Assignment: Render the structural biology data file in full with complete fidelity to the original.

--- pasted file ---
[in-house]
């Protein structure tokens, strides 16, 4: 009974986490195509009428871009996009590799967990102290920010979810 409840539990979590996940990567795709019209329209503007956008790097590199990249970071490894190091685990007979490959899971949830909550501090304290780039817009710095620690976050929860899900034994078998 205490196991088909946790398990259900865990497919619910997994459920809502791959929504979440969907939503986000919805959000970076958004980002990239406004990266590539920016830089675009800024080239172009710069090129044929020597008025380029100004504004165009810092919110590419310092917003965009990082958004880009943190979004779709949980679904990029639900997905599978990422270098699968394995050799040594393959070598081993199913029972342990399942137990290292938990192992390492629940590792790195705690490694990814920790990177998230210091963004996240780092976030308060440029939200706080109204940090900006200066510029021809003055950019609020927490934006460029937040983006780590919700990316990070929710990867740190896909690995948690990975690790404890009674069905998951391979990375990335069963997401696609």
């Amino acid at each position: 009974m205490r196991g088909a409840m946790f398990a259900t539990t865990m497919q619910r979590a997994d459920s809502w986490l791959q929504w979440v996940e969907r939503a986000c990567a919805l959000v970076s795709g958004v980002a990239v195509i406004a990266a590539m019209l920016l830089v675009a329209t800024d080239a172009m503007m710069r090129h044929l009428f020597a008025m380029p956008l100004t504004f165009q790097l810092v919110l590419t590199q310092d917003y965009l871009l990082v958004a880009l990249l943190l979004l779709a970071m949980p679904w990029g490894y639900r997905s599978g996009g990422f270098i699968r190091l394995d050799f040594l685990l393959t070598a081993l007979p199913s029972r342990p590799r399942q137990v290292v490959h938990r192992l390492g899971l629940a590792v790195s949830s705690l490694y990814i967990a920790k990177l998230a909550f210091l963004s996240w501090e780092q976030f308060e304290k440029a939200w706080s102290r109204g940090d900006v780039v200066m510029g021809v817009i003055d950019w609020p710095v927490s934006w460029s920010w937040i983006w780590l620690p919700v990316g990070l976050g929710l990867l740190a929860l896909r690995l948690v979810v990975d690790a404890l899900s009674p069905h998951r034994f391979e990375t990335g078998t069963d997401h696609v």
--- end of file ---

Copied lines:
[in-house]
């Protein structure tokens, strides 16, 4: 009974986490195509009428871009996009590799967990102290920010979810 409840539990979590996940990567795709019209329209503007956008790097590199990249970071490894190091685990007979490959899971949830909550501090304290780039817009710095620690976050929860899900034994078998 205490196991088909946790398990259900865990497919619910997994459920809502791959929504979440969907939503986000919805959000970076958004980002990239406004990266590539920016830089675009800024080239172009710069090129044929020597008025380029100004504004165009810092919110590419310092917003965009990082958004880009943190979004779709949980679904990029639900997905599978990422270098699968394995050799040594393959070598081993199913029972342990399942137990290292938990192992390492629940590792790195705690490694990814920790990177998230210091963004996240780092976030308060440029939200706080109204940090900006200066510029021809003055950019609020927490934006460029937040983006780590919700990316990070929710990867740190896909690995948690990975690790404890009674069905998951391979990375990335069963997401696609």
């Amino acid at each position: 009974m205490r196991g088909a409840m946790f398990a259900t539990t865990m497919q619910r979590a997994d459920s809502w986490l791959q929504w979440v996940e969907r939503a986000c990567a919805l959000v970076s795709g958004v980002a990239v195509i406004a990266a590539m019209l920016l830089v675009a329209t800024d080239a172009m503007m710069r090129h044929l009428f020597a008025m380029p956008l100004t504004f165009q790097l810092v919110l590419t590199q310092d917003y965009l871009l990082v958004a880009l990249l943190l979004l779709a970071m949980p679904w990029g490894y639900r997905s599978g996009g990422f270098i699968r190091l394995d050799f040594l685990l393959t070598a081993l007979p199913s029972r342990p590799r399942q137990v290292v490959h938990r192992l390492g899971l629940a590792v790195s949830s705690l490694y990814i967990a920790k990177l998230a909550f210091l963004s996240w501090e780092q976030f308060e304290k440029a939200w706080s102290r109204g940090d900006v780039v200066m510029g021809v817009i003055d950019w609020p710095v927490s934006w460029s920010w937040i983006w780590l620690p919700v990316g990070l976050g929710l990867l740190a929860l896909r690995l948690v979810v990975d690790a404890l899900s009674p069905h998951r034994f391979e990375t990335g078998t069963d997401h696609v």